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A new cultural revolution?

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image Paulo Coutinho

The street parades of yesterday have become television parades of today,” Chinese University of Political Science and Law professor He Bing lamented on his microblog in an AP feature report we publish today (p10). According to the writer, “he was alluding to China’s Cultural Revolution in the 1960s and 1970s, when mobs denounced and punished suspected wrongdoers without due process.”
What journalism scholars are saying is that the airing of confessions before court trials tramples on China’s rule of law.
Meanwhile, yesterday, a series of bombings rocked a CCP provincial headquarters in the northern Chinese city of Taiyuan, Shanxi, killing one.
Apparently this attack is not Muslim-related like (allegedly) the suicide car crash a week ago in Tiananmen Square.
According to official media the attacker(s) used improvised bombs and AP reported that the incident has the hallmarks “of revenge attacks occasionally launched by disgruntled citizens in China.”
Many in Shanxi province still live in poverty despite the economic reforms, in a country far, far away from the opportunities of the great urban centers of the affluent South-East.
The wave of attacks happened practically on the eve of the CCP’s third plenum, which starts in three days (November 9-12) and aims to transform the Chinese economy by 2020.
The third plenum of the Central Committee of the CCP (CCCCP) will deal mainly with 3 reforms: open up the market, transform government, and reform state-owned enterprises.
The previous two plenary meetings happened in 1978 when Deng Xiao Ping announced the “open door” policy and in 1993, a year after the “paramount leader” made the famous voyage to the South, giving a new boost to the ailing economic reforms in the aftermath of the Tiananmen massacre.
It was the revival of the motto “to get rich is glorious” (attributed to Deng) and the beginnings of an unseen 20-year period of continuous 2-digit growth of a nation.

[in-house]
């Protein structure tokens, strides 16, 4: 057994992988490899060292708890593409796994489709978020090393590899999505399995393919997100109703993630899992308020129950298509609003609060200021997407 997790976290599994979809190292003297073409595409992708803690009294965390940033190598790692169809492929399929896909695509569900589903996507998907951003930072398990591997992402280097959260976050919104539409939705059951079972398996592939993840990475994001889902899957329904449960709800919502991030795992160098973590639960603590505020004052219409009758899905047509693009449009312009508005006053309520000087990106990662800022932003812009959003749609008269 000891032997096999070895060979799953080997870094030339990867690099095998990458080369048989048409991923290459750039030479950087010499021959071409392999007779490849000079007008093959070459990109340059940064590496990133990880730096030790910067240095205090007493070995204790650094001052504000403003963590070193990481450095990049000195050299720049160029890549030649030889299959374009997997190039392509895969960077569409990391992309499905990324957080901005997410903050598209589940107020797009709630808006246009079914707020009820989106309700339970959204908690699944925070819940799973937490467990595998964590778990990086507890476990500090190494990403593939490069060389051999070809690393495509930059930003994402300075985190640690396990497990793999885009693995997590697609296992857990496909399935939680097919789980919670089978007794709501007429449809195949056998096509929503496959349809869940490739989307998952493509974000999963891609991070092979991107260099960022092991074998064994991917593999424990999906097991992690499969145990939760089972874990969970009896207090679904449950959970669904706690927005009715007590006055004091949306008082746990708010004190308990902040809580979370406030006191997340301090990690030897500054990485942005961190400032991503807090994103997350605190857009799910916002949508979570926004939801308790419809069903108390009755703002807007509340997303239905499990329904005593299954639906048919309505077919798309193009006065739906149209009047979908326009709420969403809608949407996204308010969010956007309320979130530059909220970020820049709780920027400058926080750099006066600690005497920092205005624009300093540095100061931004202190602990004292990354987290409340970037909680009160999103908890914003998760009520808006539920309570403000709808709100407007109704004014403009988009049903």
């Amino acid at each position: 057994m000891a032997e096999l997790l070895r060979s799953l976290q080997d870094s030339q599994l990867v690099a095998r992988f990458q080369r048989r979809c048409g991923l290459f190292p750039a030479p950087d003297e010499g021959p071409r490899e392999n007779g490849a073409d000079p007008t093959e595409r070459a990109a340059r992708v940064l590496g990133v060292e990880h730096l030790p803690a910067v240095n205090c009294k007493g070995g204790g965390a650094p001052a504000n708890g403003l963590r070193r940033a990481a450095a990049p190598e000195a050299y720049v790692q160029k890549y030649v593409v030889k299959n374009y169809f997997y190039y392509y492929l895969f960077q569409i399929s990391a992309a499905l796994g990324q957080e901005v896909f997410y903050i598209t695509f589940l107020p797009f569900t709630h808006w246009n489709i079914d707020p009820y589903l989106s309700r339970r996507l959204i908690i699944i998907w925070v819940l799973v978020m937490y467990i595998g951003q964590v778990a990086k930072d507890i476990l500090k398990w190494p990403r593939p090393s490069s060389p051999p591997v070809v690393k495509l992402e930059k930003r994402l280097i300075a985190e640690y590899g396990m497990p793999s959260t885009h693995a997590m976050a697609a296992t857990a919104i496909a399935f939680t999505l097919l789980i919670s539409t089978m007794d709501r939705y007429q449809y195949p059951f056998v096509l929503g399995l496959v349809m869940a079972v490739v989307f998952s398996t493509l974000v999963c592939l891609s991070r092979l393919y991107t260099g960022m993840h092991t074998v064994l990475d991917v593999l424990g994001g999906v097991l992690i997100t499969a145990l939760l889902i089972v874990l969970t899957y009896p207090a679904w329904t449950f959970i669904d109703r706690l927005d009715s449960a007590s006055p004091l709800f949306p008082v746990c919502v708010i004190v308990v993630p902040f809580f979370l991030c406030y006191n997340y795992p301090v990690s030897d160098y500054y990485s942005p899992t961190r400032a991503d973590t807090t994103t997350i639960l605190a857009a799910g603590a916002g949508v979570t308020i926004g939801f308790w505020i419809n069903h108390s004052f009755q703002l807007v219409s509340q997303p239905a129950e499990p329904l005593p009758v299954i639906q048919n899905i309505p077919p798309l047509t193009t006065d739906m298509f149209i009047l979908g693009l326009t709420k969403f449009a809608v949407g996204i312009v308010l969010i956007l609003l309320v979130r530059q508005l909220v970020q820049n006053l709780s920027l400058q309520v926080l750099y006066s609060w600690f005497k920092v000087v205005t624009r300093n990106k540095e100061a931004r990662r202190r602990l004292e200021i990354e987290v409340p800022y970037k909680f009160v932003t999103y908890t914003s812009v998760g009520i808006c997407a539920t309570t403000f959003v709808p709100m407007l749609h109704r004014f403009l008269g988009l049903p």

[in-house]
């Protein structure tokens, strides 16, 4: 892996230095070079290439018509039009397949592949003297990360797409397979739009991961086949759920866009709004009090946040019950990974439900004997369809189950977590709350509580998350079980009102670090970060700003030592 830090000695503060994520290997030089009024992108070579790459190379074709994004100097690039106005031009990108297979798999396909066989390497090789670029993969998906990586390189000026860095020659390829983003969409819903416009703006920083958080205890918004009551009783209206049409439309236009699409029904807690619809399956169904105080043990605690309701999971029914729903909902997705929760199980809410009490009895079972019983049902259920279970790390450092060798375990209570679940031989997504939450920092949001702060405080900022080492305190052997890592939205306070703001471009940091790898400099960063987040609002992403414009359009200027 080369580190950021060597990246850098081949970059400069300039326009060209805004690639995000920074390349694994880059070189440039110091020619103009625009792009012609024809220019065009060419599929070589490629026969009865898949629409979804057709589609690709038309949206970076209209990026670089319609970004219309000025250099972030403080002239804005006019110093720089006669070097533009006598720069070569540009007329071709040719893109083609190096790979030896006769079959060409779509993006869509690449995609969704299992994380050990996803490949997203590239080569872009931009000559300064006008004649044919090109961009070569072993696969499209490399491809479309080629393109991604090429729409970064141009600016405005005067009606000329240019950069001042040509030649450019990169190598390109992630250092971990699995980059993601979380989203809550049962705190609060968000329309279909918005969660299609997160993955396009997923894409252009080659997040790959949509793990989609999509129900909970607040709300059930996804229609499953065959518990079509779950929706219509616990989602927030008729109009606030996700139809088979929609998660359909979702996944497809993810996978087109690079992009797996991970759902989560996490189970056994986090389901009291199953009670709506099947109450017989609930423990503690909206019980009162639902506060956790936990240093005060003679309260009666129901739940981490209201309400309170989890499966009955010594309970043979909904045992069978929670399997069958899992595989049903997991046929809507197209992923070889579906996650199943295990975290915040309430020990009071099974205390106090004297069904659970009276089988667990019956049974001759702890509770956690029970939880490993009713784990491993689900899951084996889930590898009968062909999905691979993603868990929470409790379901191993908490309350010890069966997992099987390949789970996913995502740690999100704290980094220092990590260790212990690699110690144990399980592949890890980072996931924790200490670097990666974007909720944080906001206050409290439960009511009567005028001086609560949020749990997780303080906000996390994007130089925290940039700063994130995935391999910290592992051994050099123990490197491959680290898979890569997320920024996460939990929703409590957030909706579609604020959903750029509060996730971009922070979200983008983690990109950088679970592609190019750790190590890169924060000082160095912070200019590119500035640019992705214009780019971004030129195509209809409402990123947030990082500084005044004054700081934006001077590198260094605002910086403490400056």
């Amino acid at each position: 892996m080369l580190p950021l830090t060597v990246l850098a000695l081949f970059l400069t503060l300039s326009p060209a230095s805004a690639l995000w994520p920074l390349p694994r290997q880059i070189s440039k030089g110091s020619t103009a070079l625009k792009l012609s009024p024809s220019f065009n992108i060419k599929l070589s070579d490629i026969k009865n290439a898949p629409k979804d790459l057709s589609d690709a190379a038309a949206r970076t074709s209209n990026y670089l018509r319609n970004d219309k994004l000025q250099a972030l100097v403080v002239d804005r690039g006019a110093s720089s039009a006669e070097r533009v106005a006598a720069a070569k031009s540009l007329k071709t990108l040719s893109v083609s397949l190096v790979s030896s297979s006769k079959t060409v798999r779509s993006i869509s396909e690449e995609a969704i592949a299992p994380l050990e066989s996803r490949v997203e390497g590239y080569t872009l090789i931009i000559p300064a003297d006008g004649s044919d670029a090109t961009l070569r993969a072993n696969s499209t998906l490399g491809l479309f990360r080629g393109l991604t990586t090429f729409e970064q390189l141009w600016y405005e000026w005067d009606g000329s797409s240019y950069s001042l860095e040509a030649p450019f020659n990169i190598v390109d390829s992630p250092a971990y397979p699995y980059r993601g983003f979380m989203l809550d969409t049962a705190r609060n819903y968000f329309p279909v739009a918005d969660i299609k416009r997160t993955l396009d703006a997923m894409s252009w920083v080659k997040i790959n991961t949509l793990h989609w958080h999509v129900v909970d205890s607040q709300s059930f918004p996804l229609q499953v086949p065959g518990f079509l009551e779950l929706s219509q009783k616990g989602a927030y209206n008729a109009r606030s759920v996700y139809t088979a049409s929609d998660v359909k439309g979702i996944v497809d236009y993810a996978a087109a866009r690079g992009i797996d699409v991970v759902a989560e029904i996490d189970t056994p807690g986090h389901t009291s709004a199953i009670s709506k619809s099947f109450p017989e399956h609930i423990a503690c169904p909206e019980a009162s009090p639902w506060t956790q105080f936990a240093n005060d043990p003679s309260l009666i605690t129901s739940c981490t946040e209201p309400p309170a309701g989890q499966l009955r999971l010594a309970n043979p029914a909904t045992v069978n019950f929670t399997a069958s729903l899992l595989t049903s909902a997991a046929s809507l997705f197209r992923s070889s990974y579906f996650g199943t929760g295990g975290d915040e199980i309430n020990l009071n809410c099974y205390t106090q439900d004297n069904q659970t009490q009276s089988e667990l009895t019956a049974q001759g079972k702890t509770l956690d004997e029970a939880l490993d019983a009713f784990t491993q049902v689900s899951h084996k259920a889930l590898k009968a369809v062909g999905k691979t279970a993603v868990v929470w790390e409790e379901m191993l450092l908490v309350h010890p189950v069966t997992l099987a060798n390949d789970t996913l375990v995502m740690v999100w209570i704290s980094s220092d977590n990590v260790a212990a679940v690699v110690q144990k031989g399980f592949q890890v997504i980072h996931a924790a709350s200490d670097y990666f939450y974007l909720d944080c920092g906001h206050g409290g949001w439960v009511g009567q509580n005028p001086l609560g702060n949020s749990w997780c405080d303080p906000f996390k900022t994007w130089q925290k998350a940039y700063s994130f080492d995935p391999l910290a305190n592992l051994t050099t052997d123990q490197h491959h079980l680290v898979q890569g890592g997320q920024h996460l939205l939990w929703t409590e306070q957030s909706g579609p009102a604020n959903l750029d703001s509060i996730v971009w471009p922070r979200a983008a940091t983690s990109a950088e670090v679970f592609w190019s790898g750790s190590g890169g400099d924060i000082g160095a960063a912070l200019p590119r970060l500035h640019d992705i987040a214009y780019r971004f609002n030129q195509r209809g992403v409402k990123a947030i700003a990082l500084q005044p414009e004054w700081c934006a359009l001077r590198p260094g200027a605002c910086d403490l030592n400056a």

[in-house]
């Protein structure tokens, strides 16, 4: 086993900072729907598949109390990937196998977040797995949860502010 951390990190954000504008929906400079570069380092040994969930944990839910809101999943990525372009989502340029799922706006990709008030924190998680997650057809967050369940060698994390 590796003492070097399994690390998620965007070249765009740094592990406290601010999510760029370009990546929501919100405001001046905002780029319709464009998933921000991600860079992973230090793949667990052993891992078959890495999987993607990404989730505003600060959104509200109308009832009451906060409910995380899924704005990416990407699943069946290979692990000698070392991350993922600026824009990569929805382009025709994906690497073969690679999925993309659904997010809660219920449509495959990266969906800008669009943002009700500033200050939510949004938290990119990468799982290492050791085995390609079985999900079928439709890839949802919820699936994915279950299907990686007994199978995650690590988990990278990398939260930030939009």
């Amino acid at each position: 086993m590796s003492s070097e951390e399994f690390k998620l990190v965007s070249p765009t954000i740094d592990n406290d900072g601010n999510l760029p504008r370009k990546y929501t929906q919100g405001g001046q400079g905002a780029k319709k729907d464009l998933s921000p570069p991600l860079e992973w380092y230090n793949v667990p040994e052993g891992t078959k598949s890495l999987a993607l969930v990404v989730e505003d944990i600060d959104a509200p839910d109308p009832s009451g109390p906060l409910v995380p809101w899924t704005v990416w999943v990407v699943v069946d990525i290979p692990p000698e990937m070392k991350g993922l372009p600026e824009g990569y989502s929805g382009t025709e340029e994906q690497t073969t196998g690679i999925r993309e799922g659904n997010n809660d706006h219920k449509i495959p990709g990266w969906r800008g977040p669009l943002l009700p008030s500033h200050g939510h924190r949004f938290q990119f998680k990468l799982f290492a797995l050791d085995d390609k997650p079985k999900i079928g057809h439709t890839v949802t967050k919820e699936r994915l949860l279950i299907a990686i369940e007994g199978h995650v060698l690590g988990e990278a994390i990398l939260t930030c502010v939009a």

But despite the economic successes, there are millions of disgruntled people in China; millions who put little faith in the effects of another “plenum” in their daily life and know that the riches are reserved for those in the good grace of the sole-ruling party, as has been the case so far.
It takes a true reformer to promote political change, equality and the rule of law. But we don’t see it coming. What we constantly see from Beijing is not real change but a sophistication of methods like airing suspects "confessions" thus subverting the basic pillar of the rule of law: the presumption of innocence.
China observers say that the man from Beijing that recently visited Macau, Vice Premier Wang Yang, is the leading reformist in the upward echelons of the CCP. And that he’s being groomed to lead the country after Xi.
Is Wang the “true reformer”? Is Wang “the chosen one”?
That remains to be seen. That is, if China’s current leadership is given the time to layout the third plenum plan and all its industrious, meticulous succession moves.

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Responsible Right of Expression — In the interest of freedom of expression, coupled with a true sense of responsibility to encourage community dialogue, the Macau Daily Times offers its readers the opportunity to express their opinions on new-related matters through this website. All opinions are welcome. However, we reserve the right to remove comments that are deemed to be obscene, or are merely insults written under the cloak of anonymity. MDT